Many thought that Apple scored an own goal with the third-generation iPod Shuffle.
Stripping it of controls made for a dinkier device, but forced owners to either stick with the supplied headphones (with an in-line remote) or pay extra for an remote adaptor.
Not that Apple would admit getting it wrong, but the fact that the Shuffle bears a striking resemblance to the 2nd generation model, complete with built-in controls, is as close to an admission as we're likely to get.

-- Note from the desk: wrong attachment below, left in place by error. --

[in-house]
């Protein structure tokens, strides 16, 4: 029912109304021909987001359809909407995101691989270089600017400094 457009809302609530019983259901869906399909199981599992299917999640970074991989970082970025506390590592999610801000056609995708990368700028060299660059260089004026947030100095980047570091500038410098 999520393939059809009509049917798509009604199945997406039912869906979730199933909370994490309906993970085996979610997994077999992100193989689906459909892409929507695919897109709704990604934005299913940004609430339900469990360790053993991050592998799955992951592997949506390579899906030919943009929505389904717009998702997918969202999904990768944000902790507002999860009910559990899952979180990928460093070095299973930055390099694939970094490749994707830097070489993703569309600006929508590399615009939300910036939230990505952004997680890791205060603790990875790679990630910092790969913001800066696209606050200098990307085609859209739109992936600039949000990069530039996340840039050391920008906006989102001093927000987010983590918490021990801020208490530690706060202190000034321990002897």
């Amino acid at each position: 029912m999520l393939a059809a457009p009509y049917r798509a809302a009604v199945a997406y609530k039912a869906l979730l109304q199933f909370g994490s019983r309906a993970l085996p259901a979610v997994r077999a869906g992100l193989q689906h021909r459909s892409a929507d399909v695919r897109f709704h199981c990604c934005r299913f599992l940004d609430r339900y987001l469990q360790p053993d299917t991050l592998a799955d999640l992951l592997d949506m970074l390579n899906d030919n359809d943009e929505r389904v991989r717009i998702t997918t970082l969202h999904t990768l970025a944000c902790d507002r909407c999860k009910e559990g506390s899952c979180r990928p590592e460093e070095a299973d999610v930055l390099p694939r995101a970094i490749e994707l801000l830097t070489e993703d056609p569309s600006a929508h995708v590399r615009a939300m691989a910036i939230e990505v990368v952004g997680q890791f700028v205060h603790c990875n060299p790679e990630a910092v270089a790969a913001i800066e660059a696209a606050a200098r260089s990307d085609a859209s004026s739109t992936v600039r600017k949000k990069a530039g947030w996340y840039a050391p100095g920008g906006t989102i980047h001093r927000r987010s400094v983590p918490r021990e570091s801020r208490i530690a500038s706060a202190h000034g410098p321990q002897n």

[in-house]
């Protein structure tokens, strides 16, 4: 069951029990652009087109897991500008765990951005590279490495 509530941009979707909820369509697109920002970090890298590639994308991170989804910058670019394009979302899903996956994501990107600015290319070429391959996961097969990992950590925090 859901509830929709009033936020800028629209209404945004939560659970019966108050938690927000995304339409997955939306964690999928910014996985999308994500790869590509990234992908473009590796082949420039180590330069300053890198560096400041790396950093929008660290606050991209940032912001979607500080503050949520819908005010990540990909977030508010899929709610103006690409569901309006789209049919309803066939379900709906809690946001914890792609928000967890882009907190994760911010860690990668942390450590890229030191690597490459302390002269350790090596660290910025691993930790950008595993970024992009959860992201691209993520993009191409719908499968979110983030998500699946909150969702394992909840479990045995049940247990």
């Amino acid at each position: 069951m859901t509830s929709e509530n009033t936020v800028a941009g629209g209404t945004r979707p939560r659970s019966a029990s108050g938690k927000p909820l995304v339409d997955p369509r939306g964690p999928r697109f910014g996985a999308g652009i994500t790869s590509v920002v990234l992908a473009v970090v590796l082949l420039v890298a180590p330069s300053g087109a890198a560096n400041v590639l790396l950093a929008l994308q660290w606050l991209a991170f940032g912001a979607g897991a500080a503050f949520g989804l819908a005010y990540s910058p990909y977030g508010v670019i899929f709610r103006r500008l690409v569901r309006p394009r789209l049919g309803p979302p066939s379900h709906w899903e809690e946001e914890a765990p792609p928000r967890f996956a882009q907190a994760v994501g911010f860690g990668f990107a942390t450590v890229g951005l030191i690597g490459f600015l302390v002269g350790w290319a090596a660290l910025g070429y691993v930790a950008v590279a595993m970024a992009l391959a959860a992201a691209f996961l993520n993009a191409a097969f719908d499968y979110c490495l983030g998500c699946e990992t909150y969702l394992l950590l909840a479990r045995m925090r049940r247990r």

But, there's no doubt that the Shuffle is all the better for this new (old) look.
Ease of use is increased, yet you still get to access features such as Voice Over (where a voice describes the content you're listening to) and the ability to navigate playlists.
More after the break
And, although it's subtle, there's also an improvement in sound quality over the previous generation.
Music sounds slightly clearer, more dynamic and punchier, even if the 2GB capacity means that most of your tracks stored on it are likely to be heavily compressed.
Tested December 2010